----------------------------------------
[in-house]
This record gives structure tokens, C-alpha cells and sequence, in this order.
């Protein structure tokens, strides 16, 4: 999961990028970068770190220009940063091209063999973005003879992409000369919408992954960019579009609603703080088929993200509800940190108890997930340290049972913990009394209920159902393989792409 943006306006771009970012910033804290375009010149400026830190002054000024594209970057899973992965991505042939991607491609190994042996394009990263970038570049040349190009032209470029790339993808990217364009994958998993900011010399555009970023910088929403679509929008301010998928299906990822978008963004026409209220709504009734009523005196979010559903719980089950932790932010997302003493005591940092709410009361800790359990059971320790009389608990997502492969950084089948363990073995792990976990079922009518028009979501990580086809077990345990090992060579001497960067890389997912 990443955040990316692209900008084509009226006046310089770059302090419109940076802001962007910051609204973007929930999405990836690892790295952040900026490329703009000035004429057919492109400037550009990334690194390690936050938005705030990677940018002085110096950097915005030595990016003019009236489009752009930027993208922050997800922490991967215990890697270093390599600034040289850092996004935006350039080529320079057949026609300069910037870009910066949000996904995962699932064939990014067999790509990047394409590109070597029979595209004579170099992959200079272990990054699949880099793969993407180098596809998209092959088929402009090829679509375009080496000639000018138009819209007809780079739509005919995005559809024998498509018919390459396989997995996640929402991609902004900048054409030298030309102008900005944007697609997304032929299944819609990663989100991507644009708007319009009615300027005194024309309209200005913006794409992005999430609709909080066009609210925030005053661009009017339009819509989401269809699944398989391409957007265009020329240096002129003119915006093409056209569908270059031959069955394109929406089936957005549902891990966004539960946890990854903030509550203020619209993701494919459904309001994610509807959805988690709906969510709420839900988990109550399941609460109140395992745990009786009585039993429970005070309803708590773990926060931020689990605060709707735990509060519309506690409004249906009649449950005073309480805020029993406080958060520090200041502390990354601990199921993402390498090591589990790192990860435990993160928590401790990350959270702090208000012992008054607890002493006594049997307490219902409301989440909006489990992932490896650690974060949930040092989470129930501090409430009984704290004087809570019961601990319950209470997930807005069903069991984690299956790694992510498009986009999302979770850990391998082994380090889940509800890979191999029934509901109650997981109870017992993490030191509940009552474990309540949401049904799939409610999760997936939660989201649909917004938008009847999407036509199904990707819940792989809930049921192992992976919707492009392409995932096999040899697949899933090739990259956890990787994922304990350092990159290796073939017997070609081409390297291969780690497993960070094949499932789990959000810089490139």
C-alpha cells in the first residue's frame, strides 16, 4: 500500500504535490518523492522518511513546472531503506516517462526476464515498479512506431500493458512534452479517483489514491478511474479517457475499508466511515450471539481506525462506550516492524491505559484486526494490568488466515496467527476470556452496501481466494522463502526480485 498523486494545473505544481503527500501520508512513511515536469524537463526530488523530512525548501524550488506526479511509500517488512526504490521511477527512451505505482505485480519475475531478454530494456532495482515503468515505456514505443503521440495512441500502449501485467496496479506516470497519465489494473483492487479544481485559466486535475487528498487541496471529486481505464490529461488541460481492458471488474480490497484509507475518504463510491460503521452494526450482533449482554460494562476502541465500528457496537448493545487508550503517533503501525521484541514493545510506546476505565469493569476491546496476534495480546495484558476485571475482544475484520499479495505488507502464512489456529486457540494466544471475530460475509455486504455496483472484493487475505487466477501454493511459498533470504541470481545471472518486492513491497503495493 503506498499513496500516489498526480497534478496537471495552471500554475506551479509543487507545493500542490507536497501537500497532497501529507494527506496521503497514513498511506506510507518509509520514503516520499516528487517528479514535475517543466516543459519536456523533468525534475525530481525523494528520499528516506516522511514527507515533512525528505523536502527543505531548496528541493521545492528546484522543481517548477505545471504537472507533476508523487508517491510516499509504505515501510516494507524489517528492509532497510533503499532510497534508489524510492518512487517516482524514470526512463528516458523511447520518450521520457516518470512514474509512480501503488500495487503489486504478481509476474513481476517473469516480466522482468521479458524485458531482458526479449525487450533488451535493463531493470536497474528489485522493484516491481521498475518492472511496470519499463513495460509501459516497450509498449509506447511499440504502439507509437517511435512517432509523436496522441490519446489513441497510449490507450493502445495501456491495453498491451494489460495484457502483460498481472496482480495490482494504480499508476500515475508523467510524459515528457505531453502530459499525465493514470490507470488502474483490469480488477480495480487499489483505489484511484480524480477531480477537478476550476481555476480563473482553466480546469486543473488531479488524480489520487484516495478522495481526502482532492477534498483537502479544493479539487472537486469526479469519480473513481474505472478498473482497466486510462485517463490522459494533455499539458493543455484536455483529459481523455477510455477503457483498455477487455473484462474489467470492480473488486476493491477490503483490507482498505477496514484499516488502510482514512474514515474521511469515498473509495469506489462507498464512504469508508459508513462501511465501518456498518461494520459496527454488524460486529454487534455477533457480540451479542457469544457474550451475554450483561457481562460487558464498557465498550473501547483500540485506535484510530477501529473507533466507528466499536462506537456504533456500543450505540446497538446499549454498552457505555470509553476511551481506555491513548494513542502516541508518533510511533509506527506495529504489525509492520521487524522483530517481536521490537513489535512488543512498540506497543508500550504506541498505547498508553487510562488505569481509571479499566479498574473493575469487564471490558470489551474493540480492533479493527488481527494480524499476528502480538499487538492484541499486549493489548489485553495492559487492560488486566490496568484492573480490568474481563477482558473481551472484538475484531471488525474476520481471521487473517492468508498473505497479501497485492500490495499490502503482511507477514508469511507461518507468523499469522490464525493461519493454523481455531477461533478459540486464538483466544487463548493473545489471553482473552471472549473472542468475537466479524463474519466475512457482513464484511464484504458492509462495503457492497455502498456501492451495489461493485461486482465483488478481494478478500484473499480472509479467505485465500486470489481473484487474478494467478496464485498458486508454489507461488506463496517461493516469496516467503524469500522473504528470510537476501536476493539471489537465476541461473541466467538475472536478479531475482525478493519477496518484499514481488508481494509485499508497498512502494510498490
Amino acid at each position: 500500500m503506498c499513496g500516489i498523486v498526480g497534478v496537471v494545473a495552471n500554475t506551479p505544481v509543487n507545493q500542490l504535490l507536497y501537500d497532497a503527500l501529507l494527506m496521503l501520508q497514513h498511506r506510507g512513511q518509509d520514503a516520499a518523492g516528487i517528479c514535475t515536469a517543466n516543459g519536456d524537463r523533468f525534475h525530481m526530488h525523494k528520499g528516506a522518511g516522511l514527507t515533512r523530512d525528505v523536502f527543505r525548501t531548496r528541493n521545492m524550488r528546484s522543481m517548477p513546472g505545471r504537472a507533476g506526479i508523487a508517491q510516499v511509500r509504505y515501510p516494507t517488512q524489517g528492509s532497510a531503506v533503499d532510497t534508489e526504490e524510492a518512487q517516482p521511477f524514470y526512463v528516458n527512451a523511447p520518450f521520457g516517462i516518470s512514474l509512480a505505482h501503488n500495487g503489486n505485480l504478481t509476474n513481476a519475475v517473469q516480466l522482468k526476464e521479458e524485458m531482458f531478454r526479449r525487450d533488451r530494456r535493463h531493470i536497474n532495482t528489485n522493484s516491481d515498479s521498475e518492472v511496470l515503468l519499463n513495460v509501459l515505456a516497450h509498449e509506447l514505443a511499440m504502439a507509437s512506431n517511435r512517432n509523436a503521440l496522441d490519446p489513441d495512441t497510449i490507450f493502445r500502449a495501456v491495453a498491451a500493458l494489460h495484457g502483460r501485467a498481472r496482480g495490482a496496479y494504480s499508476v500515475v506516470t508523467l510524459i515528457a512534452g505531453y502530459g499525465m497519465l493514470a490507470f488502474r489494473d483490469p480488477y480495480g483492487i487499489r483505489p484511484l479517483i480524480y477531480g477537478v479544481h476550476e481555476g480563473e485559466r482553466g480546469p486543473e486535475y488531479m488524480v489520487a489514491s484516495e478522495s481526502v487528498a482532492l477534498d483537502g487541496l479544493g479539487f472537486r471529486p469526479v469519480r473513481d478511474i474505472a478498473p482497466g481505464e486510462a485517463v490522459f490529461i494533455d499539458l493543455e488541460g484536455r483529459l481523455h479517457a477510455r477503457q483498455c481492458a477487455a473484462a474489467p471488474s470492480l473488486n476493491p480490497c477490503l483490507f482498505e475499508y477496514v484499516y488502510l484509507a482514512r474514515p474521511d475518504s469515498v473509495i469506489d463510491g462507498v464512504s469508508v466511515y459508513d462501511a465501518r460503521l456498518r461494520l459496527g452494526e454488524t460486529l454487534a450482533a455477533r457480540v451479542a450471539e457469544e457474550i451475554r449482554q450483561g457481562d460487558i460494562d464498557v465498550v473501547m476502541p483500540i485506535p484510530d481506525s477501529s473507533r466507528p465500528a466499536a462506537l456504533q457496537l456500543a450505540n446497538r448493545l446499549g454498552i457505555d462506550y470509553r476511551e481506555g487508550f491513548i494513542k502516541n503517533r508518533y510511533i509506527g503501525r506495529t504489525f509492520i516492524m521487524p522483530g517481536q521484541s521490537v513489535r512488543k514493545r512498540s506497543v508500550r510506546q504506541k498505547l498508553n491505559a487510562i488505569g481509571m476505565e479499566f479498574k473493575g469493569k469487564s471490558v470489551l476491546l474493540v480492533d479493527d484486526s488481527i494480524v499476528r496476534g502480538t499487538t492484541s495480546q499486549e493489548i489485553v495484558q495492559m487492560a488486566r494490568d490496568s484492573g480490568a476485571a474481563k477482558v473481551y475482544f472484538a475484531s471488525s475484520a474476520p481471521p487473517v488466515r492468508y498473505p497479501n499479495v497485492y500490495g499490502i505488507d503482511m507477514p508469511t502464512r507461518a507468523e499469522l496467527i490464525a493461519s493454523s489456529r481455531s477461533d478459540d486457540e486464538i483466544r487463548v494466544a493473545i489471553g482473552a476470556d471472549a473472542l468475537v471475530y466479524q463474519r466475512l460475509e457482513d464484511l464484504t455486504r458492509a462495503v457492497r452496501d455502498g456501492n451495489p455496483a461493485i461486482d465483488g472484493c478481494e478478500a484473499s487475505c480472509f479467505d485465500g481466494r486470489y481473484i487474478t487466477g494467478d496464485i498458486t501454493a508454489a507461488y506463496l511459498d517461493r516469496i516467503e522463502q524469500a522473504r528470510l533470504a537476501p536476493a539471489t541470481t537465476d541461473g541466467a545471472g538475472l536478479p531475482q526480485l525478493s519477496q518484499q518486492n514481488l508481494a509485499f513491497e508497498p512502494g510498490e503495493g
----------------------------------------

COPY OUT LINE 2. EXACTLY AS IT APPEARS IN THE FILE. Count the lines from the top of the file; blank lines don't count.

This record gives structure tokens, C-alpha cells and sequence, in this order.